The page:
Open Source Law's Brendan Scott has a report for us from down under:
I'm pleased to report that the Australian House Standing Committee on Legal and Constitutional Affairs has presented its *unanimous* report on exceptions to Technological Protection Measures and it is largely good news for open source and bad news for cartels.
The report is available here.
The report makes recommendations consistent with those requested by the Australian Open Source Industry Association (OSIA Limited).
I haven't had a chance to digest it all, but here are some of the more interesting recommendations:
#2 - the definition of technological protection measure/effective technological measure clearly require a direct link between access control and copyright protection. (this is the nub of the Stevens v Sony decision)
#3 - ensure that access control measures should be related to the protection of copyright, rather than to the restriction of competition in markets for non-copyright goods and services.
#4 - region coding TPMs be specifically excluded from the definition of effective technological measure in the legislation implementing the Australia-United States Free Trade Agreement - In other words, (if implemented) you can play DVDs on Linux!
#6 - there be exceptions for interoperability, specifically for interoperability between a program and data, for removing involuntarily installed software (think Sony DRM), for security and for individual privacy online;
#11 - clarification aimed at permitting the noncommercial creation of circumvention measures to make use of the exceptions.
#14 - exception for investigating infringement but only where a court makes such an order (I'm not sure whether I should count this as good or bad)
#16 - that the government monitor threats against legitimate security researchers
#28 - access to software protected by obsolete TPMs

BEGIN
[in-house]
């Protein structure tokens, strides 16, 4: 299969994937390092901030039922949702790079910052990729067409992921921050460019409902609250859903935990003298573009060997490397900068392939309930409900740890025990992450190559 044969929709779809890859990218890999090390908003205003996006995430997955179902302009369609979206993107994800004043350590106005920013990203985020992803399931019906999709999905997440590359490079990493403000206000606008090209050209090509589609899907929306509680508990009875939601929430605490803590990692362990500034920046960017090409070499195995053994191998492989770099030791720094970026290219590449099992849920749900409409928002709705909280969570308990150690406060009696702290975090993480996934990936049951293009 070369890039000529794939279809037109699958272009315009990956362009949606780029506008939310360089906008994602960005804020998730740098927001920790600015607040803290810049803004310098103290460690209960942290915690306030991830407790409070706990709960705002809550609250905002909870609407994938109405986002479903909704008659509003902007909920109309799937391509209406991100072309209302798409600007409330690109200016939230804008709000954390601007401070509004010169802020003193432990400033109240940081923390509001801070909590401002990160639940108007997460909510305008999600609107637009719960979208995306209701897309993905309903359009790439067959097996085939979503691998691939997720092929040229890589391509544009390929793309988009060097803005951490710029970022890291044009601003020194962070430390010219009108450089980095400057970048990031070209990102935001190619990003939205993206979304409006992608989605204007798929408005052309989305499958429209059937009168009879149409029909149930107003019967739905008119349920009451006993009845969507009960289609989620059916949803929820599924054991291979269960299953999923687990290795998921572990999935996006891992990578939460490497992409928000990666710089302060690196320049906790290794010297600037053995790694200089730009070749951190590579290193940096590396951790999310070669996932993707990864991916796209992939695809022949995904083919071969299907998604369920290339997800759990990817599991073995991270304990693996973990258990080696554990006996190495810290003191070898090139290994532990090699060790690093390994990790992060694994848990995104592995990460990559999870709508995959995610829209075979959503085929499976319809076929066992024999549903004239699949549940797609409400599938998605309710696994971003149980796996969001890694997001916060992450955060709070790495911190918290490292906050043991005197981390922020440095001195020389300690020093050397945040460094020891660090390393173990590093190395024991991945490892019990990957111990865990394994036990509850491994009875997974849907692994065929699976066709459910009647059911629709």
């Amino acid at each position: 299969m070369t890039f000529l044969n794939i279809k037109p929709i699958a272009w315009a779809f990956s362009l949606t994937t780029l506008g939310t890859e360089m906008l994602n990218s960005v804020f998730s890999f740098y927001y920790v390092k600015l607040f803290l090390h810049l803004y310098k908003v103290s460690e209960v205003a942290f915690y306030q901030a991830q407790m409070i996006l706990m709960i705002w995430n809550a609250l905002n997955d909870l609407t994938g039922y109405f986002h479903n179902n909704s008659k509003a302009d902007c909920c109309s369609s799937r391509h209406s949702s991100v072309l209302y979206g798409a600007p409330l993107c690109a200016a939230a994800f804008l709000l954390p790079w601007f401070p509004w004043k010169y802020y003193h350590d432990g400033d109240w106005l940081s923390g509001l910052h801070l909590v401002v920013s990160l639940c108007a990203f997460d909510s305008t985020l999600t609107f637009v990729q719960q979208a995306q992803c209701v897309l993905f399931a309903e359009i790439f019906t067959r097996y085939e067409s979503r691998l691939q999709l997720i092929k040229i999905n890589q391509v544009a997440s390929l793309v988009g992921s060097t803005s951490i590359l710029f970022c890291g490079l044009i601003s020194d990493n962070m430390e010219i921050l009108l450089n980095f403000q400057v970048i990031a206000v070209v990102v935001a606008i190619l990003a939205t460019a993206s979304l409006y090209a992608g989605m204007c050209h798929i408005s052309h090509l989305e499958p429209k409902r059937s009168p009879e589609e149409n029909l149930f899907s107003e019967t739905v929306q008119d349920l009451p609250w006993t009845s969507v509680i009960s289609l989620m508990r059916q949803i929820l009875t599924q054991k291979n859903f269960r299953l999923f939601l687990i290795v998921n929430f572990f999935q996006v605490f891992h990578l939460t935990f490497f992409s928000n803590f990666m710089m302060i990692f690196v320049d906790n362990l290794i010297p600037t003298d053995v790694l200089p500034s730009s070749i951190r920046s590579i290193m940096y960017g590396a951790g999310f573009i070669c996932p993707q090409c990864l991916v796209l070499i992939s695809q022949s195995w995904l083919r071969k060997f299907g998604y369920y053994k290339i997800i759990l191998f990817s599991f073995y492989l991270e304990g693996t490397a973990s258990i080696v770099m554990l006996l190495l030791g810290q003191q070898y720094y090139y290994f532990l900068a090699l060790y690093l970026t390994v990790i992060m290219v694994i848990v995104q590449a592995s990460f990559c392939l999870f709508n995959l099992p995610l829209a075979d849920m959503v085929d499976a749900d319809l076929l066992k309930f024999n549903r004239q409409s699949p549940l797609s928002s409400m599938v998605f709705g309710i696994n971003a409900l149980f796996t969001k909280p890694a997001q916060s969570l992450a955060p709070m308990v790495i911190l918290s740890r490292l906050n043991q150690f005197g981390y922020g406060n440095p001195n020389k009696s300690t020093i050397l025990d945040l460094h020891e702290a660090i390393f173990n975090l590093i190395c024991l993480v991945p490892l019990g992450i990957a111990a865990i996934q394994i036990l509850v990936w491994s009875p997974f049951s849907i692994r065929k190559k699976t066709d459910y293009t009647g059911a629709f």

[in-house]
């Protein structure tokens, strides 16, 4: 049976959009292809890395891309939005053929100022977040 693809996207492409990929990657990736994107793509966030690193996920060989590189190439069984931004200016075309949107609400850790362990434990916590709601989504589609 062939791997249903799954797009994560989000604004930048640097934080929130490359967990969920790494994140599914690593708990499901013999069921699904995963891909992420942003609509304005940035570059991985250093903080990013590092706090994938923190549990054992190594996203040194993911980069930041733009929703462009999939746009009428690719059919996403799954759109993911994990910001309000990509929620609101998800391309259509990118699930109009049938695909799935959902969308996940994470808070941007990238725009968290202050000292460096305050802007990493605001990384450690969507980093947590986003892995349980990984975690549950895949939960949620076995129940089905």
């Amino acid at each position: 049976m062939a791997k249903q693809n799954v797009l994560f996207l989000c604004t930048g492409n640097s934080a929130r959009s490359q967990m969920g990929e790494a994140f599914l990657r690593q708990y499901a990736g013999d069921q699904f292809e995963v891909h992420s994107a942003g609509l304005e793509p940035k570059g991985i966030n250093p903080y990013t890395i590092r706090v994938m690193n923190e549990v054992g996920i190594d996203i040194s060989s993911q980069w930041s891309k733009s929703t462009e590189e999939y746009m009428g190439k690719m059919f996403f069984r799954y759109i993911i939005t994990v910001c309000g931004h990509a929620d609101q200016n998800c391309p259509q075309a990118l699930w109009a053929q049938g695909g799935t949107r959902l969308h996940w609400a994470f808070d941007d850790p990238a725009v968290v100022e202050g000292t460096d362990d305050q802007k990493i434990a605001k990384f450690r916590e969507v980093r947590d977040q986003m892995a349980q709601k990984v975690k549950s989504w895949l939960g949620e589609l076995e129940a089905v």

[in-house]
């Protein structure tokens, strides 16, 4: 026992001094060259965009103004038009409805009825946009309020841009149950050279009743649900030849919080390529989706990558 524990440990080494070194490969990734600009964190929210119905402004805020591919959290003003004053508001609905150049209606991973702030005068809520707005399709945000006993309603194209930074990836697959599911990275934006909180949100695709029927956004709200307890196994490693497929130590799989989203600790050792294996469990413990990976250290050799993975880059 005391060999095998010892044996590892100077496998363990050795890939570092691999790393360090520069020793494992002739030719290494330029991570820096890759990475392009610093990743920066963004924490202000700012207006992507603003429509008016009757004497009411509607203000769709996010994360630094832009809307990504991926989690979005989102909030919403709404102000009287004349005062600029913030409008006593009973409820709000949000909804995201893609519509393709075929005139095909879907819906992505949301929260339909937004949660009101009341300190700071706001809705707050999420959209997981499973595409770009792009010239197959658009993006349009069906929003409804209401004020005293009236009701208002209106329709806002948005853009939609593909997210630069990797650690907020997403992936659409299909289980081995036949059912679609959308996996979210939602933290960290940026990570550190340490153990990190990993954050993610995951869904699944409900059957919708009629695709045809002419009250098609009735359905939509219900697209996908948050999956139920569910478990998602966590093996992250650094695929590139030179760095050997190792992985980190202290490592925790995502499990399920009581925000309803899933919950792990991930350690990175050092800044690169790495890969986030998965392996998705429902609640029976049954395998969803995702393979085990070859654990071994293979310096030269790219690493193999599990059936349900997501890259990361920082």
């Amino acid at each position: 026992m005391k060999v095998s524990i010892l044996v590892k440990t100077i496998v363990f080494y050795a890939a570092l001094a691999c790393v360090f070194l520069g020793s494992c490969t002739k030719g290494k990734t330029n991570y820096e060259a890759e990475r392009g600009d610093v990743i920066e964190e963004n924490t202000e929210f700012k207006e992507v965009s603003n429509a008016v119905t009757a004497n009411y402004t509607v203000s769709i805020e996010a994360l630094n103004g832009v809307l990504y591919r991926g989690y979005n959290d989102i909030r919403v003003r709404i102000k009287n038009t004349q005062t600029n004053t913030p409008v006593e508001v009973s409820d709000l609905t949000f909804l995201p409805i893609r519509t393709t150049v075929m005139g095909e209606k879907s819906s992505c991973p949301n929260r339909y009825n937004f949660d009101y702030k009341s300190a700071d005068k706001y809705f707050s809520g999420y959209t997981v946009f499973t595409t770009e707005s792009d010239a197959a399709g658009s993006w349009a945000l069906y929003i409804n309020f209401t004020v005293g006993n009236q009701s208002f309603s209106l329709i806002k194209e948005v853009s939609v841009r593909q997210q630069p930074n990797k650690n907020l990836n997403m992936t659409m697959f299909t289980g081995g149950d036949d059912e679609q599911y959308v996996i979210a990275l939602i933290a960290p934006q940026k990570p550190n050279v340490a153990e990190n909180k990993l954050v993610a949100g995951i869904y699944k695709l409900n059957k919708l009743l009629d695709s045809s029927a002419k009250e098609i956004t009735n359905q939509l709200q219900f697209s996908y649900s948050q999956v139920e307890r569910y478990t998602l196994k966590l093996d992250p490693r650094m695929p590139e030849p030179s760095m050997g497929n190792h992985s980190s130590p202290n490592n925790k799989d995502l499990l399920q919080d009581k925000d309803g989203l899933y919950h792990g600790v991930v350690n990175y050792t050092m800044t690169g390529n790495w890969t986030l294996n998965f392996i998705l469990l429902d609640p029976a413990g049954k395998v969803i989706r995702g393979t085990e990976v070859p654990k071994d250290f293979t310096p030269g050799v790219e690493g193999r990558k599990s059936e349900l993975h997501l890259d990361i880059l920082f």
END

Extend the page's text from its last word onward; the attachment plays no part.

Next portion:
It's nice to start the day with some good news, eh? Of course, this is a report, not law, but the good news I see is that more and more, people are coming to understand tech issues, particularly issues that impact FOSS, and that inevitably leads to a more balanced viewpoint.
As an example of how extreme technological protection measures can be, on page 117 of the full report, we find that the committee realized that unless there is an exception made, someone who wished to investigate copyright infringement of his or her own copyrighted work would be breaking the law to do so, if it meant bypassing such a TPM. So one of the exceptions being proposed is "4.8 - Non-infringing use – the use of copyright material by a copyright owner in this context will not be infringing if done for the purposes of s.43 of the Copyright Act 1968."
Of course, a mere child might notice that a law that has the effect of outlawing a person's being able to investigate infringement of his own copyrighted works, or making him pay a licensing fee to do so, is a law that has gone over the top to begin with. That's the real problem here. This love the entertainment industry has for DRM and TPM, like all toxic love affairs, is costing the world already, and it's only just begun. The solution, in my view, is to refuse to buy anything that I feel is unreasonably offered. The entertainment cartels can do whatever they please, but all they can do is make an offer of goods. If I don't like the terms, I'm under no obligation to accept their offer and buy their goods. Neither are you. It's a free market after all. And I see no point in complaining about such terms and then accepting them, just to listen to some music or read a book or whatever. If I do that, they'll certainly never understand. For that reason, I'll never buy a "Trusted Computing" computer of any kind, because I don't like being spied on. That's what those chips do and I don't like it. Why would I give them money to do something to me I don't like? Some things are just obvious.
When the entertainment industry shut down Napster and began suing grandmothers and children, I stopped buying their goods. I don't approve of such behavior and while I believe in respecting copyright, I think they crossed a line. I don't like doing business with people who behave heartlessly. (Magnatune "We Are Not Evil" founder John Buckman lists some other issues here that inspired him to start Maganatune.) When iTunes first came onto the scene, I thought they made a fair offer, and so I bought from them. Then when iTunes later changed its terms midstream, I stopped buying from them too.
I thought I'd simply die without my music, but here I am, still in the land of the living, so I conclude we can say no to terms we find offensive and we won't die. If enough folks do just that, it would balance out the marketplace, which at the moment is seriously tipped against the best interest of consumers.